Crisis of confidence for the Bank of England

Bailey under fire over inflation complacency – but fall-out spreads to Sunak too

The Bank of England, forced to raise interest rates for the 13th consecutive meeting to help quell persistent inflation, faces its most serious crisis of confidence since 1992, when the UK was forced out of Europe’s exchange rate mechanism.

The 0.5 percentage point rise on 22 June, taking bank rate to a 15-year high of 5%, was steeper than the 0.25 points predicted by many economists. The Bank’s hand was forced by a surprisingly high 8.7% annual inflation rate for May and a fresh rise in the core inflation rate, in contrast to falling core inflation in the US and the euro area.

The problems for the Bank are in some ways more acute than when it exhausted foreign exchange reserves on Black Wednesday, 16 September 1992, after a vain defence of sterling’s ERM rate ordained by the Conservative government in 1990. Since 1997, the Bank of England has been operationally independent and responsible for fighting inflation.

Andrew Bailey, the Bank’s governor, under fire in 2022 from the short-lived government of Liz Truss, was granted a temporary reprieve through deft handling of last autumn’s UK financial market unrest. Truss consciously failed to learn any of the lessons from Black Wednesday. As government bond yields skirt levels in last year’s upsets, bringing politically sensitive upward pressure on mortgage rates, Bailey is coming under renewed criticism from the media and politicians over a relaxed attitude to incipient inflation in 2021.

The much predicted peril of high inflation coupled with steeper unemployment and recession now looks like becoming reality. Bailey is coming under attack above all over failure to rein the huge rise in the Bank of England’s balance sheet through quantitative easing – purchases of government bonds – in 2021.

Sunak’s inflation promise may return to haunt him

Rishi Sunak, prime minister, who took over from Truss after she was forced out in October, faces a political backlash from higher interest rates as well as four difficult by-elections next month. A member of parliament only since 2015, Sunak exudes a technocratic image aimed at reassuring voters after the chaotic premierships of Truss and her disgraced predecessor Boris Johnson. But he still has much to learn about how to be a politician. His promise to halve inflation to 5% this year may return to haunt him.

The Bank’s difficulties have been exacerbated by a legacy of financial market nervousness after the September-October strains that caused the departure of both Kwasi Kwarteng, then chancellor of the exchequer, and Truss herself. But many of Bailey’s public statements over the last three years have been judged as weak, displaying a lack of public relations skills and complacency that have undermined public confidence.

In addition, the Bank has faced charges from some quarters over alleged inaction to control risks in the UK pension fund industry that became evident in last autumn’s volatility. This applies in particular to pension funds’ use of liability-driven investment strategies – even though the main responsibility here is carried by the Pensions Regulator, the UK’s lacklustre pensions regulatory body.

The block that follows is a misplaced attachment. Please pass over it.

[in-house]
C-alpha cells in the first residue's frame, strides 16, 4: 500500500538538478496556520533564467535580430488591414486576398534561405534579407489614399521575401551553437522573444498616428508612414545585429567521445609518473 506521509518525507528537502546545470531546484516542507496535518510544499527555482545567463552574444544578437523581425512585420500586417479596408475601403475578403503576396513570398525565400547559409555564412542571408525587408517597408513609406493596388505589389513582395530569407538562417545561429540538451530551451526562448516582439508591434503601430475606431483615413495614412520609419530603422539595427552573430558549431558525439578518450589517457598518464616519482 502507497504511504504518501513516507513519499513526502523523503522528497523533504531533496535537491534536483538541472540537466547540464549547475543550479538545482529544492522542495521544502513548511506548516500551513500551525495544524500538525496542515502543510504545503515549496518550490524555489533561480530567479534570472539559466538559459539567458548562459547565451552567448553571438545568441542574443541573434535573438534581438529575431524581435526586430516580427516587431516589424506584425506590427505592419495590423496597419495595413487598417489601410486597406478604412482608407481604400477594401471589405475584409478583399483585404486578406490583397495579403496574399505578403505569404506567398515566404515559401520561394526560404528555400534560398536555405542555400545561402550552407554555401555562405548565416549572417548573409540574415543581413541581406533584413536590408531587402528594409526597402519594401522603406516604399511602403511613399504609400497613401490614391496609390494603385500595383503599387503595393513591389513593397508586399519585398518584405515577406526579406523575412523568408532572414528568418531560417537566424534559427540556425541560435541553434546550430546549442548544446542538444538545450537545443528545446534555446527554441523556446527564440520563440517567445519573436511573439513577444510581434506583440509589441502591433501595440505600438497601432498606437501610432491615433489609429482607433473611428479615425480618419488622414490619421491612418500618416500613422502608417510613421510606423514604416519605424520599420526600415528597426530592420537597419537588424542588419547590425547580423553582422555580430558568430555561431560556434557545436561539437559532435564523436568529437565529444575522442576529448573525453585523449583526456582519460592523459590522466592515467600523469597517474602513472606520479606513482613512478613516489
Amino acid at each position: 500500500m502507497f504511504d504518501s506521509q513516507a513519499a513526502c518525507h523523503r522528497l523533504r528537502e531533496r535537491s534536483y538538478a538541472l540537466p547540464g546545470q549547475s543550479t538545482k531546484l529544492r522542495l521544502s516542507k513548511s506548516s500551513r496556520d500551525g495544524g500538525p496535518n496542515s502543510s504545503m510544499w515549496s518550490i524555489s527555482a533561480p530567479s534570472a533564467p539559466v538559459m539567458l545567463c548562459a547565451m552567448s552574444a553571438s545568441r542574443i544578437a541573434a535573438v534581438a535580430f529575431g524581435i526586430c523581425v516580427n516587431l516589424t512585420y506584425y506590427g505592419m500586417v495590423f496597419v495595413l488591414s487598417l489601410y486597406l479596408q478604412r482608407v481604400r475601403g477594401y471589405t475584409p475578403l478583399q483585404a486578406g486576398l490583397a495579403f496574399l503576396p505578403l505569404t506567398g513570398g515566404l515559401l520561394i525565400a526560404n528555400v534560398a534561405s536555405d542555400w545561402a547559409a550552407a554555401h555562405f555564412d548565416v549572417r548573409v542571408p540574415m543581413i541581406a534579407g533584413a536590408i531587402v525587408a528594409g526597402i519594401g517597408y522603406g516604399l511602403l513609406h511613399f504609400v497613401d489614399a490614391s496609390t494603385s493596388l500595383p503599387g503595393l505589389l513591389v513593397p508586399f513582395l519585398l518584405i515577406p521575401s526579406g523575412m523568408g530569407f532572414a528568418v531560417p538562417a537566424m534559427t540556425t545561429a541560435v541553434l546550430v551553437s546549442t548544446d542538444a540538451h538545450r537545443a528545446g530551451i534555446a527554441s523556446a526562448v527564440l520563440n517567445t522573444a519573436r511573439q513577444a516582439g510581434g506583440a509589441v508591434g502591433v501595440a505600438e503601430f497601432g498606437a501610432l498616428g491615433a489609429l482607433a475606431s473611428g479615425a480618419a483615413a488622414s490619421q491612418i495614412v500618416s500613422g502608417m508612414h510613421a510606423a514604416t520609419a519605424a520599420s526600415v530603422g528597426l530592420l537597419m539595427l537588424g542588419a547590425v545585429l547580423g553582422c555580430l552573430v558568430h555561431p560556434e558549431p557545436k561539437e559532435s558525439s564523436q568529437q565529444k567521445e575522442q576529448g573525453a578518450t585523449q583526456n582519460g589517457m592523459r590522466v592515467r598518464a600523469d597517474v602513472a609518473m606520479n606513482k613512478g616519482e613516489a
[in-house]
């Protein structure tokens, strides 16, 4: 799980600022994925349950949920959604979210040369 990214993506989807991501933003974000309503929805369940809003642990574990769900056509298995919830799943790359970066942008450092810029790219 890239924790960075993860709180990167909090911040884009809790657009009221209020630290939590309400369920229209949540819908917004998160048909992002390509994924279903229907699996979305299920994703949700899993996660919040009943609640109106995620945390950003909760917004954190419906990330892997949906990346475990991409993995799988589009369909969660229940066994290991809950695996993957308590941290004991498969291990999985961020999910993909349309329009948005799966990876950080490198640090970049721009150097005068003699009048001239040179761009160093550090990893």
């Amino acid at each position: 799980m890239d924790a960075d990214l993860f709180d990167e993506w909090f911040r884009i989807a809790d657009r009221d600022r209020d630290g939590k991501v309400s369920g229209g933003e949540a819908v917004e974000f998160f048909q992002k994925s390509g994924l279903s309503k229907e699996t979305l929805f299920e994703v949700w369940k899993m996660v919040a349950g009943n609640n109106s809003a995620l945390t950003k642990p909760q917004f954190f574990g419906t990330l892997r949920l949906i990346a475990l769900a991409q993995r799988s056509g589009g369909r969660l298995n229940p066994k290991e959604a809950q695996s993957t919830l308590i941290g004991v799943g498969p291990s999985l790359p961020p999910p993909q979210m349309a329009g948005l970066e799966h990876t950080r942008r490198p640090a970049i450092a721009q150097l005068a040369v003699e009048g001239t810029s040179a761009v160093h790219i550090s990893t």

Sniping against Bailey restarting from ruling Conservatives

Jeremy Hunt, chancellor of the exchequer, said he fully supported the Bank’s move. But sniping against Bailey is restarting among politicians from the ruling Conservatives. The party is deeply unpopular after a string of political and economic setbacks, including lack of success from Britain’s departure from the European Union consummated in 2020-21.

Britain’s imbroglio underlines elements of truth in the remark in 1996 by Theo Waigel, Germany’s then finance minister, to Gordon Brown, later Labour chancellor of the exchequer. Just before the 1997 election, which led to a Labour victory and Brown making the Bank operationally independent, Waigel told him that independence was a useful tool to allow the government to blame the central bank for disagreeable interest rate increases.

‘We know this is hard,’ Bailey, said on 22 June pointing to difficulties for people with mortgages. ‘But if we don’t raise rates now, it could be worse later.’ The bank’s monetary policy committee – which voted seven to two in favour of the increase – said: ‘There has been significant upside news in recent data that indicates more persistence in the inflation process.’

When she took office in September, Truss toyed with the idea of replacing Bailey, whose eight-year term runs until 2028, until she realised that his legal position made removal highly difficult. Instead, she forced Kwarteng to sack Tom Scholar, permanent secretary at the Treasury.

Sunak is unlikely to be bold enough to prompt a showdown with Bailey. However, should the Labour party come to power after an election thought likely to take place in October 2024, an incoming Prime Minister Keir Starmer could prevail upon Bailey to make way.

Two possible replacements are Minouche Shafik, a former Bank of England and UK government official who is about to become president of Columbia University in New York, and Shriti Vadera, a former government official and investment banker, now chair of UK insurance group Prudential.

David Marsh is Chairman of OMFIF. Meghnad Desai is Emeritus Professor of Economics at the London School of Economics and Political Science, Chair of the OMFIF Advisory Council and Crossbench Peer in the House of Lords. John Nugée is a Senior Adviser to OMFIF and former Chief Manager of Reserves at the Bank of England.

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